New Orleans homebuyers are returning to the market, thanks largely to national and local tax incentives, and the Louisiana Home Builders Association (LHBA) believes the housing market depression is in recovery.
"We do think [the tax credit] is helping," LHBA President Phil Hoffman says. "Home building always leads us out of the recession. Right now we have some good trending, good interest rates, and we do see more people in the market, but we do still have many challenges. Unemployment is high, but Louisiana is holding its own. Louisiana is a more stable economy; that's helping builders and realtors see more sales."
It's no surprise the housing market has been down, because that segment of the economy is usually the first to suffer in a prolonged national recession. It also is among the first to recover, especially when buyers are given economic incentives.
David Crowe, chief economist with the National Association of Home Builders, says the current rebound in housing sales could be due to the $8,000 first-time homebuyer federal tax credit. President Barack Obama signed the American Recovery and Reinvestment Act of 2009, which allows Americans who have not owned the home they have lived in for the past three years to claim an exemption of up to $8,000 on their 2009 tax returns when they buy a new residence before Dec. 1. Single-income households with earnings of at least $75,000 and married couples who jointly earn $150,000 are eligible for the full tax credit.
Though the tax credit is offered nationally, it has given the New Orleans realty market a particular boost.
"We're very busy now thanks to the homebuyers' tax credit," says L. Bryan Francher of Prudential Gardner Realtors. "We have an affordable market range of about $250 a month."
Francher also notes he has been busy with more closings this quarter. He says it may be due to a new loan program that enables first-time homebuyers who qualify for the $8,000 federal tax credit but don't have a down payment or closing fees to cover those up-front costs.
Effective May 29, the Federal Housing Administration (FHA) allows state housing-finance agencies to provide second mortgages, turning the tax credits into money that borrowers can use toward their down payments and closing costs to purchase homes with FHA-insured mortgage loans. Because of these two incentives, "interest rates are low, prices are good and banks have been good at putting the word out," Francher says.
Local incentives also are playing a part in helping New Orleans homebuyers who otherwise would not be able to finance homes. "I've seen a dramatic increase in recent sales," says Stephen Ehlinger, a real estate agent at Latter & Blum Inc. "I've had four closings this month, and it's because of a tremendous credit from the Finance Authority of New Orleans First-Time Homebuyers Fund."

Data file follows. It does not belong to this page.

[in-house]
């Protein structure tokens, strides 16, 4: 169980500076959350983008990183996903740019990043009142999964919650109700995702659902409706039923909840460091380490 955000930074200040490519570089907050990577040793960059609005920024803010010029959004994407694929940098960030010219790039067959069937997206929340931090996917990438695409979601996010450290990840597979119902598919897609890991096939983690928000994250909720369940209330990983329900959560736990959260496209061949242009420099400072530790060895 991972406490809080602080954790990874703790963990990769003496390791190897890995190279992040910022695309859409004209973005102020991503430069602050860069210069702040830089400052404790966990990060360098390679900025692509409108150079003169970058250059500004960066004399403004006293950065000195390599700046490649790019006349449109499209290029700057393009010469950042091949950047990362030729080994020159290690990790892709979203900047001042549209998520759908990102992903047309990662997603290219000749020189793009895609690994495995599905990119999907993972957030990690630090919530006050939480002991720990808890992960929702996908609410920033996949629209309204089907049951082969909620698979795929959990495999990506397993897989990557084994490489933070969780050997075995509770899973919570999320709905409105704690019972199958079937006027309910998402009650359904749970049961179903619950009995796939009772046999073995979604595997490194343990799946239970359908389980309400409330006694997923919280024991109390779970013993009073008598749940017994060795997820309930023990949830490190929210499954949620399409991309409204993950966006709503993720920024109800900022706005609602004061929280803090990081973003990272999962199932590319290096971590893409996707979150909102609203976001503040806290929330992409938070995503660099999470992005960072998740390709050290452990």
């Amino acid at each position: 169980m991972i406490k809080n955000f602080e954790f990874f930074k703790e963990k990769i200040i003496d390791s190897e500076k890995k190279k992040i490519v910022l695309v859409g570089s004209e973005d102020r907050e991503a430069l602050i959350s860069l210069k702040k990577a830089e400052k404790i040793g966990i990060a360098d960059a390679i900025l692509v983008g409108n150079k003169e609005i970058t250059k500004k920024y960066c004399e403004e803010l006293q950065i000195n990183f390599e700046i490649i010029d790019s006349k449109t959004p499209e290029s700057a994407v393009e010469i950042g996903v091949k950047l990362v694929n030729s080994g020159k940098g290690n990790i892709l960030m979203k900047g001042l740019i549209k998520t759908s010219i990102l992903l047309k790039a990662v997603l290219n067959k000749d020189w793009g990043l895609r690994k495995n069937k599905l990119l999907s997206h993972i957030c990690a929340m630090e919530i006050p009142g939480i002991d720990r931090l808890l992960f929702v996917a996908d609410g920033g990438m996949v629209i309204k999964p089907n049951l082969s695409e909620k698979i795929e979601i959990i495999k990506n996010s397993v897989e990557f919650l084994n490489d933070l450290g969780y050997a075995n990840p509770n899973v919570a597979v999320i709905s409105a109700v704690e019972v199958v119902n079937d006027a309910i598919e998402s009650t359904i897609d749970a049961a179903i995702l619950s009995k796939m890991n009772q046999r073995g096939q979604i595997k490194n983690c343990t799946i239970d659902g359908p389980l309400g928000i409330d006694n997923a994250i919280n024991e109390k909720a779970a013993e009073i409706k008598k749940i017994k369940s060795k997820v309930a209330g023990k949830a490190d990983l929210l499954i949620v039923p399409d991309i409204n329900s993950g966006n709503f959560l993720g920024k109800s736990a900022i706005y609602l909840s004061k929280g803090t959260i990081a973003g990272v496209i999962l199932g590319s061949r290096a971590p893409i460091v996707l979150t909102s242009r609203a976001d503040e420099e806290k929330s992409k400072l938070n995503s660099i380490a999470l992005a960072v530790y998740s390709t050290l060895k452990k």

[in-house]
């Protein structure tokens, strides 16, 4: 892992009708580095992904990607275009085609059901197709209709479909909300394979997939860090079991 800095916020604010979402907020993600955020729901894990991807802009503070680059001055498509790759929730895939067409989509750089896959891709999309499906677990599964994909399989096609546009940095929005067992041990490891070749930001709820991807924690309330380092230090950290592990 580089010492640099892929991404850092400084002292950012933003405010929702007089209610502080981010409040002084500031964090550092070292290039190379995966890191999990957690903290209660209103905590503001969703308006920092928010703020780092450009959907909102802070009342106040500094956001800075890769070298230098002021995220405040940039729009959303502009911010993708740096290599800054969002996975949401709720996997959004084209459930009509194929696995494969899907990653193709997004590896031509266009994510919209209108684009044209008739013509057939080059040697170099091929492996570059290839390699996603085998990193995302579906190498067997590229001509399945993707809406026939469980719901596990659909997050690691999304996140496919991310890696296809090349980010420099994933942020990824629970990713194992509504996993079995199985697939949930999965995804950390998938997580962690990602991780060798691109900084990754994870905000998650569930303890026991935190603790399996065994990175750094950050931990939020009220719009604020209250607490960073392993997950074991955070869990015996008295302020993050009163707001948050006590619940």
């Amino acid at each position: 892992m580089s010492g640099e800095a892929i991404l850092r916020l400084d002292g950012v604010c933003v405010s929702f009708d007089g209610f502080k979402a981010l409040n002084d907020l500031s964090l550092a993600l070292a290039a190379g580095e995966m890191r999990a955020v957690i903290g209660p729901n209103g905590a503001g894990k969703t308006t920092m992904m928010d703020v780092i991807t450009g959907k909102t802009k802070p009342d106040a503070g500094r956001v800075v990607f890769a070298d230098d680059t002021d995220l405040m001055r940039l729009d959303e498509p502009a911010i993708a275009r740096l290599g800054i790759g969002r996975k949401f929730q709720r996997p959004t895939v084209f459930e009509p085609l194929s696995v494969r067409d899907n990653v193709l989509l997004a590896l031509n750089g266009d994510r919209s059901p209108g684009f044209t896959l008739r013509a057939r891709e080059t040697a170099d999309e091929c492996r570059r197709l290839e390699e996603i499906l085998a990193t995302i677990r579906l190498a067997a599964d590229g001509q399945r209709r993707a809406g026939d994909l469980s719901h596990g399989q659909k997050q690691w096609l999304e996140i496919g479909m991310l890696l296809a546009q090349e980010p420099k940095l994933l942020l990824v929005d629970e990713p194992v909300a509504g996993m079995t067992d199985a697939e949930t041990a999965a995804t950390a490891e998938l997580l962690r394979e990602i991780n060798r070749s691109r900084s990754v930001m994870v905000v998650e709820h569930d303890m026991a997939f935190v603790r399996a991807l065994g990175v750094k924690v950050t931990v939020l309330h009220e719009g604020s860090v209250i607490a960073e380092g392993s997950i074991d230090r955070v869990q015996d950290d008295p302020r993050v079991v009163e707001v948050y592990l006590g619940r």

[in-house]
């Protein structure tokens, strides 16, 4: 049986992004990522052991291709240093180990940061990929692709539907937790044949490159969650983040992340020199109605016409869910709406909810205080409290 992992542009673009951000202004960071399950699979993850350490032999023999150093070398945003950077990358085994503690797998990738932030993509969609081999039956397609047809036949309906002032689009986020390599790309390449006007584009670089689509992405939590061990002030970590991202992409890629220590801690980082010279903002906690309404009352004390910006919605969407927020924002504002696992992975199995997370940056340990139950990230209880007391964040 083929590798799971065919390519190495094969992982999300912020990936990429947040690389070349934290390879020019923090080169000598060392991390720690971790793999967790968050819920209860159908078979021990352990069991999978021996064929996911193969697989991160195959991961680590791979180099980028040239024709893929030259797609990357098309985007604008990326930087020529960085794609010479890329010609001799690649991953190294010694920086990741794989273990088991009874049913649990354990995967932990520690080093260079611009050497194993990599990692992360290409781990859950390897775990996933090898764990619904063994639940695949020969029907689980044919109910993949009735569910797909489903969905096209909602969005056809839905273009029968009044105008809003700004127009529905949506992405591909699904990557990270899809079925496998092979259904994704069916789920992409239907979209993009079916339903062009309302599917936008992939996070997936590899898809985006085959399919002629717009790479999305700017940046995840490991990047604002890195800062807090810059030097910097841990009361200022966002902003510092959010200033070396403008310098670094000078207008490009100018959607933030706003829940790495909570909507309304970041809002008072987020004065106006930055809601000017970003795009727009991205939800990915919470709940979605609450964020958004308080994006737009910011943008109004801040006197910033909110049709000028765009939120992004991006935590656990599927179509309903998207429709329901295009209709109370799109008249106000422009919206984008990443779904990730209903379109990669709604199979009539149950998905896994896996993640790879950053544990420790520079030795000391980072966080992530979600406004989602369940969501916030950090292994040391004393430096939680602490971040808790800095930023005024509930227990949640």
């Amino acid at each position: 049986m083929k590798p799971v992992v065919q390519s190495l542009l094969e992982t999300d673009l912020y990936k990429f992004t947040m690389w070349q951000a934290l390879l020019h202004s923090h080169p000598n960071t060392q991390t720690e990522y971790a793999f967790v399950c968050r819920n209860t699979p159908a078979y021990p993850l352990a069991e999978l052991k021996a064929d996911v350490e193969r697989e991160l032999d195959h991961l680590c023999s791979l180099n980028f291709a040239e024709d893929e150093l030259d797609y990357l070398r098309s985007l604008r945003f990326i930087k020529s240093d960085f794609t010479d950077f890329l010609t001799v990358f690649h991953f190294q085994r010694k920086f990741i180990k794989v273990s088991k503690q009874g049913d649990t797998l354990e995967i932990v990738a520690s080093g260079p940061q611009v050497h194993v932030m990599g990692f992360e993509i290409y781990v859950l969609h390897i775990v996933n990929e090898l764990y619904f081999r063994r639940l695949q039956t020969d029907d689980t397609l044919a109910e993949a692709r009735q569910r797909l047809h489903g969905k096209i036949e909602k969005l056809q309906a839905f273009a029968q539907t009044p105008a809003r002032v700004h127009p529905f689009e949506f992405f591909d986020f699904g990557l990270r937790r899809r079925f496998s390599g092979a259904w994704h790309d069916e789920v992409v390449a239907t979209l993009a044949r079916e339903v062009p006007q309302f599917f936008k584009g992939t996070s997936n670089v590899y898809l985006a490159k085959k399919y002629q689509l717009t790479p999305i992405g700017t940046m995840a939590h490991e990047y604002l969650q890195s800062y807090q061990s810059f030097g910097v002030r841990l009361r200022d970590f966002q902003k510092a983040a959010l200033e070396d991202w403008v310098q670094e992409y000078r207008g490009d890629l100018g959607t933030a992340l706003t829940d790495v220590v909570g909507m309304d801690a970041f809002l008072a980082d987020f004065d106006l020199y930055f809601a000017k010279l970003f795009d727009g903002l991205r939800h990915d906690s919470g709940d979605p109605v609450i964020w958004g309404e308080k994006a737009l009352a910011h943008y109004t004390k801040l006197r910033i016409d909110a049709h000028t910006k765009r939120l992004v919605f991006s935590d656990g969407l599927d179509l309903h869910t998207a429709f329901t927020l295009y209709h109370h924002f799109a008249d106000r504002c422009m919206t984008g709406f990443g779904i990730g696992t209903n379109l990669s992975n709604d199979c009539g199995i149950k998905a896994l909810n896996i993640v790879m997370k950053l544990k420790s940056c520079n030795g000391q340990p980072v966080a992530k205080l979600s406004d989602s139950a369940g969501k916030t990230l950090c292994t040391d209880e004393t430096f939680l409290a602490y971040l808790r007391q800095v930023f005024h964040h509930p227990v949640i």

The Finance Authority of New Orleans and the Louisiana Recovery Authority's (LRA) Pathway to Homeownership Soft-Second Mortgage Loan Program aims to help first-time homebuyers find mostly one- or two-unit residences in Housing Opportunity Zones (zone details can be found at www.financeauthority.org/zones.htm) by offering a soft-second mortgage for up to $65,000 with no interest. Loan payments are deferred until after homeowners refinance or sell their residences. This program also offers up to $10,000 for closing-cost assistance if buyers are purchasing a house that will be their principal residence.
"Because of this program, for me sales have picked up for sure," Ehlinger says.
Francher and Ehlinger agree New Orleans home prices haven't decreased as much as in other states because housing options here were never as high as in some areas of the country. But the incentives haven't boosted sales for everyone in the local real estate industry.
"I don't think it's been advertised enough, but it is a good incentive," says Howard Schmalz of Howard Schmalz and Associates Real Estate. "I haven't even dealt with [the Finance Authority of New Orleans First-Time Homebuyers Fund]. A year ago, you could buy a house with no money down, not declaring your income. You could buy a home easier than a TV set, but somehow we've bankrupted the country and now we want to make it easier (to buy a home)? I don't understand that mindset."
The Finance Authority will offer a $52 million soft-second mortgage program for newly renovated and newly constructed Louisiana Land Trust Properties through a joint venture with the LRA, the Office of Community Development and New Orleans Redevelopment Authority after the initial Pathway to Homeownership Loan Program runs out. The Finance Authority is still working out details of this program.